1/2 to 1oz absinthe (depends on your tolerance for licorice, I do 1/2)
    2 dashes (or more to taste) Angostura Bitters
    2 dashes (or more to taste) Peychaud’s Bitters
    1 tsp bar sugar (regular sugar blitzed in a blender until superfine–I do about a cup at a time)

    I shake these in a cocktail shaker without ice to fully dissolve the sugar. Pour over ice in an old fashioned glass (lowball glass). Top off with club soda. If it must be garnished use a wedge of lemon or orange on the rim or a zesty twist in it.

  • Lisa

    When I assemble the ingredients, I will try the Berkshire Martinez! Our vermouth is always in the fridge. thanks.

  • Sharon

    Mr. Ruhlman, I’m curious about why you weigh your drink ingredients here, but gave volume measurements in your latest book for the cocktail recipe there (in fact, if I recall correctly, you give volume measurements for liquids in all the recipes there).

    Also, it’s Cinzano (one “n,” not two). And please, for the love of all that’s holy, learn the difference between “its” and “it’s.”

    • Michael Ruhlman

      We’re slowly moving toward weights in all recipes. But people still use volumes, so must accommodate them. I do keep a scale on my bar; it’s just easier and no jigger to rinse. I’ve amended above recipe to include volumes.

      And many thanks for the copy-editing. I’m hopeless when it comes to the simplest of contractions. I just do too much writing every day to use the extra energy (considerable for me since it doesn’t come natrually), to fine-tooth-comb my prose. Thanks to people like you, the errors eventually get fixed!

      • Dave M

        OK… since we’re copyediting, please remember that “me” is still the objective form of the first person pronoun. If you said “Fred went to the bar with Bob and I” that’s wrong because you’d never say “Fred went… with I.”

        Thus, on the salumi post, I’d read the 2nd photo caption like: (Here’s a picture of…) “From left, ME, Brian and Jay tasting salumi.” You wouldn’t say “Here’s a picture of *I* tasting salumi.”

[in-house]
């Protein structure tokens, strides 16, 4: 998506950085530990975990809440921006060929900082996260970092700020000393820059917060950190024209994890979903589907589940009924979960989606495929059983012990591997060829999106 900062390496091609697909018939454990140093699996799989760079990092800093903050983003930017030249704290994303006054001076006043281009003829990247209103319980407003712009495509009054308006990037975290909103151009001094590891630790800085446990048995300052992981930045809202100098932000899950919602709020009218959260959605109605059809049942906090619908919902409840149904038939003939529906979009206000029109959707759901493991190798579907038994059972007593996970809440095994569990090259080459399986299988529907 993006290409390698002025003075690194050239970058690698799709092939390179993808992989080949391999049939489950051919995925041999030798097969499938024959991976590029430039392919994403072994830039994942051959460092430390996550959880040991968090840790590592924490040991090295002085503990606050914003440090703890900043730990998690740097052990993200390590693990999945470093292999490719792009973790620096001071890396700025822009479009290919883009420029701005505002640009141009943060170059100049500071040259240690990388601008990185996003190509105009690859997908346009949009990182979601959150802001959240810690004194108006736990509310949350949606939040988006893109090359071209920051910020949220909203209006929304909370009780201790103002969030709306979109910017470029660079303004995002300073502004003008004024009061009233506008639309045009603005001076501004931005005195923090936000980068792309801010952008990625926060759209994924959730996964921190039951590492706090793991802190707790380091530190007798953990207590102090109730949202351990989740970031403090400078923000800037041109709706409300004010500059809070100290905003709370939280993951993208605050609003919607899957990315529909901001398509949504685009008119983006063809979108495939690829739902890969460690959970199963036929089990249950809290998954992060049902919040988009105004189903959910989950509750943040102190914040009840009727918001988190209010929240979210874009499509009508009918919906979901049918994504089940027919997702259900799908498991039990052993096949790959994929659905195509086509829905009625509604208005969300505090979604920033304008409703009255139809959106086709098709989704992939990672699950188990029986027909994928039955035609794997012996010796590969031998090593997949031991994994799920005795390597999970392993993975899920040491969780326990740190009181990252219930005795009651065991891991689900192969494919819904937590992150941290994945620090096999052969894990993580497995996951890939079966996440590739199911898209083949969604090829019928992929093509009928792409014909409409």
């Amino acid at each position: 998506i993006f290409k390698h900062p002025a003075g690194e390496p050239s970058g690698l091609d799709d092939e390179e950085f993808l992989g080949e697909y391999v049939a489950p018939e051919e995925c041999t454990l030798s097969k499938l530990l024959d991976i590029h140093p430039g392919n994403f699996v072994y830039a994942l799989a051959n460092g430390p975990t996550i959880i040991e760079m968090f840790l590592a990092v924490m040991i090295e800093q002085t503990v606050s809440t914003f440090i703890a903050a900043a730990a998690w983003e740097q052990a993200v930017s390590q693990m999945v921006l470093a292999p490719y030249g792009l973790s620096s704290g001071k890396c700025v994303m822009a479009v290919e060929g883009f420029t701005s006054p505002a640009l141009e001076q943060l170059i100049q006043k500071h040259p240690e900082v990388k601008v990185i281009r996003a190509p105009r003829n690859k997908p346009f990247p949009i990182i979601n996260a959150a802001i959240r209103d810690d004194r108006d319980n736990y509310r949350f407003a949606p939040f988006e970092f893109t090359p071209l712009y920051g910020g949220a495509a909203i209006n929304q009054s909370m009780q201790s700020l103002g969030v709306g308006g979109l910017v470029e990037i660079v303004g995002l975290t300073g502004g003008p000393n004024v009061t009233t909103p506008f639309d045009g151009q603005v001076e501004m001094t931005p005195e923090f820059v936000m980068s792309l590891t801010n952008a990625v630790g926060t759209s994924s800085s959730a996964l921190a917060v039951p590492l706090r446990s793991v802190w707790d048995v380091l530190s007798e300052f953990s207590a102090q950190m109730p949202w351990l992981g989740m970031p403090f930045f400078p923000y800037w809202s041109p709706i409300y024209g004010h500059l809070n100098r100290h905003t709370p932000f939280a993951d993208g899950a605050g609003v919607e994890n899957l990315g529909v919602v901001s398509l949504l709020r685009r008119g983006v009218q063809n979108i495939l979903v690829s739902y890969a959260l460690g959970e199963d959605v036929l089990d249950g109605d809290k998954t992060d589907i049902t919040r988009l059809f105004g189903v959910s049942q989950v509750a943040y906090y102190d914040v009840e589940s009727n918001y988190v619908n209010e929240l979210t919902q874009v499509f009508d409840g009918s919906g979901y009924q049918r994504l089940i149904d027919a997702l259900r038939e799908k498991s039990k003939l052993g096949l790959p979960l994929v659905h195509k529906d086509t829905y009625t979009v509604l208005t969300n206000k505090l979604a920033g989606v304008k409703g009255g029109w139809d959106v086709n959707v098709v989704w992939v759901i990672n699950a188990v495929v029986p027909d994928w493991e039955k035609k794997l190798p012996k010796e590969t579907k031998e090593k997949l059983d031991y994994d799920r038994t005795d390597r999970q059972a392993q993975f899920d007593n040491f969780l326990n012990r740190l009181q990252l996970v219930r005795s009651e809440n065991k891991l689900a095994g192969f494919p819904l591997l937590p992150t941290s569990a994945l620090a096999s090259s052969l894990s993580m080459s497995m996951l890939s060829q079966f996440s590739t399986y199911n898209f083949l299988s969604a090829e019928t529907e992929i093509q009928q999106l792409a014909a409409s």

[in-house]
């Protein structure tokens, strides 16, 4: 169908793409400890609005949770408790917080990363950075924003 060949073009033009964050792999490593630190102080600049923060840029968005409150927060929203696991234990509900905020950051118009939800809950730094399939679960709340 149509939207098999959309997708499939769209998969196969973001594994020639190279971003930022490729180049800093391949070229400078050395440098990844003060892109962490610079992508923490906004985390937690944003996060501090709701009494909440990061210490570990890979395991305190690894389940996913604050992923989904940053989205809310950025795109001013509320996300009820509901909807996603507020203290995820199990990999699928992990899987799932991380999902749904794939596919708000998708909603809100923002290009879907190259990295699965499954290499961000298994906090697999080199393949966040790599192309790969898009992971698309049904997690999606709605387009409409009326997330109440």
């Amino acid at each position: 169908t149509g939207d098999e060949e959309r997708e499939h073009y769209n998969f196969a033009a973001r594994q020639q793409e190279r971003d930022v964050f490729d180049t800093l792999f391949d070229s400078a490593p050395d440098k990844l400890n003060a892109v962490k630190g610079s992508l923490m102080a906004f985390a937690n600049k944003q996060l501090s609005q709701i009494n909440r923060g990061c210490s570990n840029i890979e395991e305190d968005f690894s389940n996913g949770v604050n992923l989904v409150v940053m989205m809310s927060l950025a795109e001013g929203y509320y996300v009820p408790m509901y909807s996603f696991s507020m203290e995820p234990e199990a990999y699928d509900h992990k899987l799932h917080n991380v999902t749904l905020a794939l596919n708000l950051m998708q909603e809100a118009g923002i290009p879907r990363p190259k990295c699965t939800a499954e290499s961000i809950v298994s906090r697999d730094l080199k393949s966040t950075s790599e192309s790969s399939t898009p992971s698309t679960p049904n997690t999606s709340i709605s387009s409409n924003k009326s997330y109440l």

OK, now I’ll shut up and get out my scale.

  • Russ B

    Amidst all the wonderful debate can I get a little respect for Boodles Gin? A smoothness to complement any drink.

    • Lisa

      Me!!! I like Boodles very much. But I find Gin to be a personal taste issue. Too much of that pine needles flavor can ruin the Gin. But Boodles is our go-to gin. Had a very excellent martini on a cruise that was made with Hendricks. But it was only once and since they the martinis have disappointed. I keep trying.

  • Tags

    Bitters and slices of lemon peel improve just about anything, especially the underside of the skin of a roasting chicken.

  • David

    It’s interesting to me that in such discussions, the main point of the exercise is rarely mentioned – ie that the cocktail is basically a drink to get one as hugely bombed as possible in as short a time as possible, short of an IV.
    Of course there are enjoyment aspects too, but if it’s a quick social window, or strong measures after a heavy duty day, the cocktail is the route to jump-starting Happy Hour.
    It’s sort of like tobacco being discussed as to flavor and enjoyment, when what people are usually after is the nicotine rush – another thing which is never mentioned.

  • Tags

    In his book “hints & pinches” Eugene Walter claims that gin “was first concocted in Holland in the late 15th or early 16th century to quell the menstrual pains of nuns,” and he knows a thing or two about nuns, having played a Mother Superior in Federico Fellini’s “Juliet of the Spirits.”

    In Henry McNulty’s “Drinking in Vogue” he says “a real fanatic pours the vermouth over the ice, drains it and then pours the gin on the aromatic ice.” Sounds like it might be worthwhile if you can drink it before the melting ice dilutes it.

  • Heather

    Thanks for the correction on the martini post – I had practically convinced myself you all are champion vermouth consumers.

    And thank you as well for this post; I’ve been looking to upgrade my vermouths. Will definitely do some experimenting with these!

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  • Darren

    This variation on the Martinez has already been discovered: it’s exactly what Gary Regan proposed in The Joy of Mixology. He notes that the 1887 recipe is from Jerry Thomas’ book, “The Bar-Tender’s Guide or How to Mix all Kinds of Plain and Fancy Drinks.” Gary also notes that this drink ‘was born of the Manhattan and is the father, or grandfather, of the Martini’. (paraphrased)

    The Martinez is one of my favorite drinks.